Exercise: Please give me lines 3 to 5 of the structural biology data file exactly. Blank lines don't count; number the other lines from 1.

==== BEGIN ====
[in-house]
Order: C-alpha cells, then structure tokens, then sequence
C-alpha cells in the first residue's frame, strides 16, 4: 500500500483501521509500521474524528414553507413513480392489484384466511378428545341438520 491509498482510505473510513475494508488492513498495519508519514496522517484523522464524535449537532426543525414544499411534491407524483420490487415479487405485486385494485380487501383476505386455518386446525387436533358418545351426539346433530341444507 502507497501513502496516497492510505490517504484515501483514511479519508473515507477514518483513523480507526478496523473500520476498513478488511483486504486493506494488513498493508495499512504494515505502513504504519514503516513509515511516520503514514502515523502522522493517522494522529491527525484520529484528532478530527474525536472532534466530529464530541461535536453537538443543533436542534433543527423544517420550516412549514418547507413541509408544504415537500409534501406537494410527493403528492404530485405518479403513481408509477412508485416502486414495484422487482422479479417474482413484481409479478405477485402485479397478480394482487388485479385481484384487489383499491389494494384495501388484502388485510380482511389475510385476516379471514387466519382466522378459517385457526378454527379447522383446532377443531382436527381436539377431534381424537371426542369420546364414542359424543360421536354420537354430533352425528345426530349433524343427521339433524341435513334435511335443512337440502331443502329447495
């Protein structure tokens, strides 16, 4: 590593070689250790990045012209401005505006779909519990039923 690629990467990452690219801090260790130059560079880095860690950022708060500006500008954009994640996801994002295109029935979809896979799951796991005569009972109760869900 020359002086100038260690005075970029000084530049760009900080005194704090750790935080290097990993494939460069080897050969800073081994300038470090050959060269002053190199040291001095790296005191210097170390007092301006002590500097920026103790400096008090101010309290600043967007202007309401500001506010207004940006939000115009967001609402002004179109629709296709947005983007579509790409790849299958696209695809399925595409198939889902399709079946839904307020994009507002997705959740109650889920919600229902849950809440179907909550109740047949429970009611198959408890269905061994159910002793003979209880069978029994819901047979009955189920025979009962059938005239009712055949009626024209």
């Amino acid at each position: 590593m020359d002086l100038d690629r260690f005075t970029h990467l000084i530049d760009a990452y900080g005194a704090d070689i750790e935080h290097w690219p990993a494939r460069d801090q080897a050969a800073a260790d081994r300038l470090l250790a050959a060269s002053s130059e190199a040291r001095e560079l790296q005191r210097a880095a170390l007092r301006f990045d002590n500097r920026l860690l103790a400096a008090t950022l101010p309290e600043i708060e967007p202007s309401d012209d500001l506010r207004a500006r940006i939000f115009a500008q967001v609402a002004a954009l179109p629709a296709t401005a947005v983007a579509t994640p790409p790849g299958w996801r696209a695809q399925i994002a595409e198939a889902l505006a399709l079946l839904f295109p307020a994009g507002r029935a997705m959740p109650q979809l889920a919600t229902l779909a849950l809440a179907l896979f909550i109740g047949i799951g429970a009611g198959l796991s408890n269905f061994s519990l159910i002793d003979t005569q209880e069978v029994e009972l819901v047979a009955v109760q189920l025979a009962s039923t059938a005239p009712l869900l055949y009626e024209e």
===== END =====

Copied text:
C-alpha cells in the first residue's frame, strides 16, 4: 500500500483501521509500521474524528414553507413513480392489484384466511378428545341438520 491509498482510505473510513475494508488492513498495519508519514496522517484523522464524535449537532426543525414544499411534491407524483420490487415479487405485486385494485380487501383476505386455518386446525387436533358418545351426539346433530341444507 502507497501513502496516497492510505490517504484515501483514511479519508473515507477514518483513523480507526478496523473500520476498513478488511483486504486493506494488513498493508495499512504494515505502513504504519514503516513509515511516520503514514502515523502522522493517522494522529491527525484520529484528532478530527474525536472532534466530529464530541461535536453537538443543533436542534433543527423544517420550516412549514418547507413541509408544504415537500409534501406537494410527493403528492404530485405518479403513481408509477412508485416502486414495484422487482422479479417474482413484481409479478405477485402485479397478480394482487388485479385481484384487489383499491389494494384495501388484502388485510380482511389475510385476516379471514387466519382466522378459517385457526378454527379447522383446532377443531382436527381436539377431534381424537371426542369420546364414542359424543360421536354420537354430533352425528345426530349433524343427521339433524341435513334435511335443512337440502331443502329447495
């Protein structure tokens, strides 16, 4: 590593070689250790990045012209401005505006779909519990039923 690629990467990452690219801090260790130059560079880095860690950022708060500006500008954009994640996801994002295109029935979809896979799951796991005569009972109760869900 020359002086100038260690005075970029000084530049760009900080005194704090750790935080290097990993494939460069080897050969800073081994300038470090050959060269002053190199040291001095790296005191210097170390007092301006002590500097920026103790400096008090101010309290600043967007202007309401500001506010207004940006939000115009967001609402002004179109629709296709947005983007579509790409790849299958696209695809399925595409198939889902399709079946839904307020994009507002997705959740109650889920919600229902849950809440179907909550109740047949429970009611198959408890269905061994159910002793003979209880069978029994819901047979009955189920025979009962059938005239009712055949009626024209």
């Amino acid at each position: 590593m020359d002086l100038d690629r260690f005075t970029h990467l000084i530049d760009a990452y900080g005194a704090d070689i750790e935080h290097w690219p990993a494939r460069d801090q080897a050969a800073a260790d081994r300038l470090l250790a050959a060269s002053s130059e190199a040291r001095e560079l790296q005191r210097a880095a170390l007092r301006f990045d002590n500097r920026l860690l103790a400096a008090t950022l101010p309290e600043i708060e967007p202007s309401d012209d500001l506010r207004a500006r940006i939000f115009a500008q967001v609402a002004a954009l179109p629709a296709t401005a947005v983007a579509t994640p790409p790849g299958w996801r696209a695809q399925i994002a595409e198939a889902l505006a399709l079946l839904f295109p307020a994009g507002r029935a997705m959740p109650q979809l889920a919600t229902l779909a849950l809440a179907l896979f909550i109740g047949i799951g429970a009611g198959l796991s408890n269905f061994s519990l159910i002793d003979t005569q209880e069978v029994e009972l819901v047979a009955v109760q189920l025979a009962s039923t059938a005239p009712l869900l055949y009626e024209e």